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Mr. Edward Leigh (Gainsborough): I very much support the hon. Gentleman who has talked about serious matters. However, I have often thought about one small matter. United States Congressmen who are defeated or have retired can go to any part of the building, apart from the floor of the debating chamber. Here, we are very restricted; former Members can go to the canteen, but not other parts of the building. I do not know why retired Members, especially those of pensionable age, are not allowed to go wherever they want in the building. It is cruel for somebody who has been sitting around all those rooms for 20 or 25 years to be told that they have to carry a pass, and can go here, but not there. Can we not be more open-minded?

Mr. Ashton: That is exactly one of the problems that the working party should consider. Everybody could ask, "What about this or that? How will it work? What are the questions? What are the answers?" We do not know. We must meet and probe. The media say that Vauxhall make mass redundancies, as do the pit villages, and the workers who lose their jobs must put up with it. However, those people can go down the road and meet in the pub, but defeated Members of Parliament cannot. They are scattered all over the country. They do not have the telephone numbers of other former Members, and may not want to spend the money coming down to London. They may meet up at the party conference. People in other trades and jobs--for example, a skilled fitter made redundant by Vauxhall--can go down the road and get a job somewhere else. A Member of Parliament cannot do that. It is four years before he gets another chance, and then he may have to move house again.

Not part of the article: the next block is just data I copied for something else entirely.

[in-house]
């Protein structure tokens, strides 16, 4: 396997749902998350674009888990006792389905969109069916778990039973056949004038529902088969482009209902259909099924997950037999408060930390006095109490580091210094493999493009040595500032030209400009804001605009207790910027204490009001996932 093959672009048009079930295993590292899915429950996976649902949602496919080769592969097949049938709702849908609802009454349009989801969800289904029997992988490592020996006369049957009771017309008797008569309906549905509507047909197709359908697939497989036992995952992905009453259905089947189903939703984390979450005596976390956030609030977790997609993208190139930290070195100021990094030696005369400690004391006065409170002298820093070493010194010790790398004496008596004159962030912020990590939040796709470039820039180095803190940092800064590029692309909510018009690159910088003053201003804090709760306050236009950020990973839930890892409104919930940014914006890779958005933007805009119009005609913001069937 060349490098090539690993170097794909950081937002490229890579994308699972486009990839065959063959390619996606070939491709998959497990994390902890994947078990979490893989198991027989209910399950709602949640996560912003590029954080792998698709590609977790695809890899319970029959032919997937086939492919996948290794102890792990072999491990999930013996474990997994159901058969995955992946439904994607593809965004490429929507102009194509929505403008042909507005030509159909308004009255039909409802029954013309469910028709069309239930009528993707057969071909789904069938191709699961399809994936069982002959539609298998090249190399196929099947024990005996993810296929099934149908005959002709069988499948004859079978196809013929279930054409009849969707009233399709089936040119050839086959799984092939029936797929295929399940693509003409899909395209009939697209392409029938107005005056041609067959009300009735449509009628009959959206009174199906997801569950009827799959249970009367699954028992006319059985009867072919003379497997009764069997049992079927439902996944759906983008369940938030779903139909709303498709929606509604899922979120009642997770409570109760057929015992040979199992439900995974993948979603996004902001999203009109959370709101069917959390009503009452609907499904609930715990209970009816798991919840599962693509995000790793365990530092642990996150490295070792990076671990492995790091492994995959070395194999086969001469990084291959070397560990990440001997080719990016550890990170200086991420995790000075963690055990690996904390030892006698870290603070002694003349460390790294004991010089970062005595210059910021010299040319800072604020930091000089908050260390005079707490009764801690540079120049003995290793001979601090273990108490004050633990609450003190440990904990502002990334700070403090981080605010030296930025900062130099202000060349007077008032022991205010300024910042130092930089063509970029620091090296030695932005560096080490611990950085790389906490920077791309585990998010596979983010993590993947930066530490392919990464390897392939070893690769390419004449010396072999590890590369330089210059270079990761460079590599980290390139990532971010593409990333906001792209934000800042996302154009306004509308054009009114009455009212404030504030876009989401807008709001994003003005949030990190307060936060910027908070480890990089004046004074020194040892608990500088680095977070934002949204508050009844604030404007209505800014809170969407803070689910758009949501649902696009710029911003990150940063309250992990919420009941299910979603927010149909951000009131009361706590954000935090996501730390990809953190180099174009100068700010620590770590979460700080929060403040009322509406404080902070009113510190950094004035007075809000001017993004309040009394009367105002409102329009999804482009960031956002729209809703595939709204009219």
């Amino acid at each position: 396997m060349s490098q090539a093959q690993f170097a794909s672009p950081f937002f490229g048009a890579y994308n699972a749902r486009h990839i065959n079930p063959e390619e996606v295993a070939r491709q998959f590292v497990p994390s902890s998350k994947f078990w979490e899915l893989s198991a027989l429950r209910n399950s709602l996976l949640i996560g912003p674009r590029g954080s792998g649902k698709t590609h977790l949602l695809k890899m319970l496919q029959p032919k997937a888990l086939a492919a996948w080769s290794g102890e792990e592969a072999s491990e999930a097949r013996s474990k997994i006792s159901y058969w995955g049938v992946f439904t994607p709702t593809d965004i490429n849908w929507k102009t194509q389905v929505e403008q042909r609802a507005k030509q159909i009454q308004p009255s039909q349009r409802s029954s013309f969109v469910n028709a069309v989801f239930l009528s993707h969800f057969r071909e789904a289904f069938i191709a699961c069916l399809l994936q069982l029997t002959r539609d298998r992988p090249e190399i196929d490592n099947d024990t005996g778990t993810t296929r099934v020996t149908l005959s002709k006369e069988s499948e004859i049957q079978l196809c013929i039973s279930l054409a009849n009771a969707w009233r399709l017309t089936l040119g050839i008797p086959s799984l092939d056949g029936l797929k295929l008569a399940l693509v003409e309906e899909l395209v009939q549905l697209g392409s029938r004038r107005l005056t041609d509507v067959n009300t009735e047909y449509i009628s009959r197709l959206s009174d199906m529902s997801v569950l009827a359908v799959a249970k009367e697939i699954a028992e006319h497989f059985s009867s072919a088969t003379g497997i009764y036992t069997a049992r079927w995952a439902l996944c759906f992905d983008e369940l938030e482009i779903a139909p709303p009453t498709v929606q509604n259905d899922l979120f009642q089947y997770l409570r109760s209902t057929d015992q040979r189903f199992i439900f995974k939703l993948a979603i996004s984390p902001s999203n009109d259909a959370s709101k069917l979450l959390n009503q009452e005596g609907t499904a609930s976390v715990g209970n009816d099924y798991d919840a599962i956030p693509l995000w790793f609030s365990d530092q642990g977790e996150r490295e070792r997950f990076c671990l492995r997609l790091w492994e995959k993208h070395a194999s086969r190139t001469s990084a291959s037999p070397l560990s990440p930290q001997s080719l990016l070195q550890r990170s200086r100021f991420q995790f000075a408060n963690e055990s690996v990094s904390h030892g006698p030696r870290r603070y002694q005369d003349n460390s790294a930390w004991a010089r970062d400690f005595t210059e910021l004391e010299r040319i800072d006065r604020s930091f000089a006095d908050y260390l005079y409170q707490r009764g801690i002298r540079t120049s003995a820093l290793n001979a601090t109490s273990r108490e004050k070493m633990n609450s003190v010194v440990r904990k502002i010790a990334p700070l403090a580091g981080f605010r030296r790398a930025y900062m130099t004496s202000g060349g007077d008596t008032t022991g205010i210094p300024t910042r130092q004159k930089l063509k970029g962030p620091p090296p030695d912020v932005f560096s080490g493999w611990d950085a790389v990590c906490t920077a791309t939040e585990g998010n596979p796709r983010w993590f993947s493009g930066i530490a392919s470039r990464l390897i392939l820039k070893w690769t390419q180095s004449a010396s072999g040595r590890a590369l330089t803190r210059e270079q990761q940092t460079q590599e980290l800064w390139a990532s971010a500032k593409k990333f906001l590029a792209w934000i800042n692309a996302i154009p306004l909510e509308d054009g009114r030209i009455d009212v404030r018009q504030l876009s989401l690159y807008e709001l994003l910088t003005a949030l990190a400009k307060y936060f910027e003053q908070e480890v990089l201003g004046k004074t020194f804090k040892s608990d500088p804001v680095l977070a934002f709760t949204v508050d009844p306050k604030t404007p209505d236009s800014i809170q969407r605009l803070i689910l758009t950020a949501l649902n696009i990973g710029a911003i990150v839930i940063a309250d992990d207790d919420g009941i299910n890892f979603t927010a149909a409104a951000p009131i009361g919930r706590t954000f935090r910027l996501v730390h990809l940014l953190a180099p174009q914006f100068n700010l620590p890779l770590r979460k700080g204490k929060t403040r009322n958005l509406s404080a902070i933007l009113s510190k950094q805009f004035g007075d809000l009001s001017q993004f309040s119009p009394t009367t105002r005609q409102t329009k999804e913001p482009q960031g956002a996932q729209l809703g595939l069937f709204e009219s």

None of us are whingeing about our circumstances. We know how they come about, but a serious analysis of what happens and why has never been undertaken by a Committee of authority. After the election, everybody forgets about the matter until the next election, when a motion such as this is proposed. The single factor that has brought it about is the data protection legislation, which prevents us achieving our aims on a voluntary basis.

I shall make one last point. The same problems are faced by staff. What a horrendous situation when staff must sit watching the count at 1 am, not knowing whether they have a job to go to the following day. When The Sunday Times and the unions arranged a meeting in the House for secretaries not long ago, 350 of them packed Room 14. I know, and people find out only when they leave, that it is impossible to get any information from the Fees Office. It cannot give such information until a decision is announced that Parliament is to be prorogued. Once that decision is made, the Fees Office can provide information about pensions, possible redundancy pay for staff and so on. The matter needs looking into, and the Committee could undertake that.

With the backing of the Speaker, the Leader of the House and many others, the Committee will not just be the equivalent of an old British Legion meeting for a drink